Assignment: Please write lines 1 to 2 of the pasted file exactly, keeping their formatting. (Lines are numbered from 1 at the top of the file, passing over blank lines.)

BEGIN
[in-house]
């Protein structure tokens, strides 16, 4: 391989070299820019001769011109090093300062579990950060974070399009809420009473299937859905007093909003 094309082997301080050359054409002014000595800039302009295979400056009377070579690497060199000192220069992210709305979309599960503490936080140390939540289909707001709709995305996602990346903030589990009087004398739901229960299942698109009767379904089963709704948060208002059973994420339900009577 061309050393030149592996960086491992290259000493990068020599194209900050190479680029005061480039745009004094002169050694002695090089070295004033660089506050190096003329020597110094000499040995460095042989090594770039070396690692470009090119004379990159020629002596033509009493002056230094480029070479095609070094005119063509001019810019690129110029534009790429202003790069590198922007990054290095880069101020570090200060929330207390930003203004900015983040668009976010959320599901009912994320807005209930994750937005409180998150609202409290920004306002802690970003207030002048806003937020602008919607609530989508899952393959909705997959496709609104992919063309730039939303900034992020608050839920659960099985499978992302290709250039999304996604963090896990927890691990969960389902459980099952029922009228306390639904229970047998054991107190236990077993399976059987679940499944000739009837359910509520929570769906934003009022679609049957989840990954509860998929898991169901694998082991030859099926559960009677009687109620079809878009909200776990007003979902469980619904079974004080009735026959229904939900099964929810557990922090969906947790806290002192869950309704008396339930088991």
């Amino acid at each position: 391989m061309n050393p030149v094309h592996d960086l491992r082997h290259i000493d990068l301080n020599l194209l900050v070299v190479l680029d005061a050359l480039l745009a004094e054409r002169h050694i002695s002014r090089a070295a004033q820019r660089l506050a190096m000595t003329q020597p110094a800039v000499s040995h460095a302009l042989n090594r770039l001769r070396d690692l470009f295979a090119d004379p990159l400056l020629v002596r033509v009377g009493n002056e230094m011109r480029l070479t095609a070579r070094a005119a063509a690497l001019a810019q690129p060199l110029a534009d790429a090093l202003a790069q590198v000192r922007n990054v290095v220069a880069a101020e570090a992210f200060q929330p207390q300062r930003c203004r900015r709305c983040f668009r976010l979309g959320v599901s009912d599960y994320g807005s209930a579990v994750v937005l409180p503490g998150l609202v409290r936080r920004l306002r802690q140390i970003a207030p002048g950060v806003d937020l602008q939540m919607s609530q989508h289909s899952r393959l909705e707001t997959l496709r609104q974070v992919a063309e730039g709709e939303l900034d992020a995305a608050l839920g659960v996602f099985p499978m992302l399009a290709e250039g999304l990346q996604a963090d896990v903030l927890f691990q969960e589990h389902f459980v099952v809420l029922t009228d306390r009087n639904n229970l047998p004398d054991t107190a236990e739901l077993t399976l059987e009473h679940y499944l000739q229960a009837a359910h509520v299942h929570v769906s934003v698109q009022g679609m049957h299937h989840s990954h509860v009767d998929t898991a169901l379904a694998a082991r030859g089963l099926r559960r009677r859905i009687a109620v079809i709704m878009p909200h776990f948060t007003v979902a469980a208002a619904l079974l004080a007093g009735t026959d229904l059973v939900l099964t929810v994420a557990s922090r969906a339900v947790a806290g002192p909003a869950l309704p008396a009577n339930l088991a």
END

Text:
[in-house]
């Protein structure tokens, strides 16, 4: 391989070299820019001769011109090093300062579990950060974070399009809420009473299937859905007093909003 094309082997301080050359054409002014000595800039302009295979400056009377070579690497060199000192220069992210709305979309599960503490936080140390939540289909707001709709995305996602990346903030589990009087004398739901229960299942698109009767379904089963709704948060208002059973994420339900009577 061309050393030149592996960086491992290259000493990068020599194209900050190479680029005061480039745009004094002169050694002695090089070295004033660089506050190096003329020597110094000499040995460095042989090594770039070396690692470009090119004379990159020629002596033509009493002056230094480029070479095609070094005119063509001019810019690129110029534009790429202003790069590198922007990054290095880069101020570090200060929330207390930003203004900015983040668009976010959320599901009912994320807005209930994750937005409180998150609202409290920004306002802690970003207030002048806003937020602008919607609530989508899952393959909705997959496709609104992919063309730039939303900034992020608050839920659960099985499978992302290709250039999304996604963090896990927890691990969960389902459980099952029922009228306390639904229970047998054991107190236990077993399976059987679940499944000739009837359910509520929570769906934003009022679609049957989840990954509860998929898991169901694998082991030859099926559960009677009687109620079809878009909200776990007003979902469980619904079974004080009735026959229904939900099964929810557990922090969906947790806290002192869950309704008396339930088991």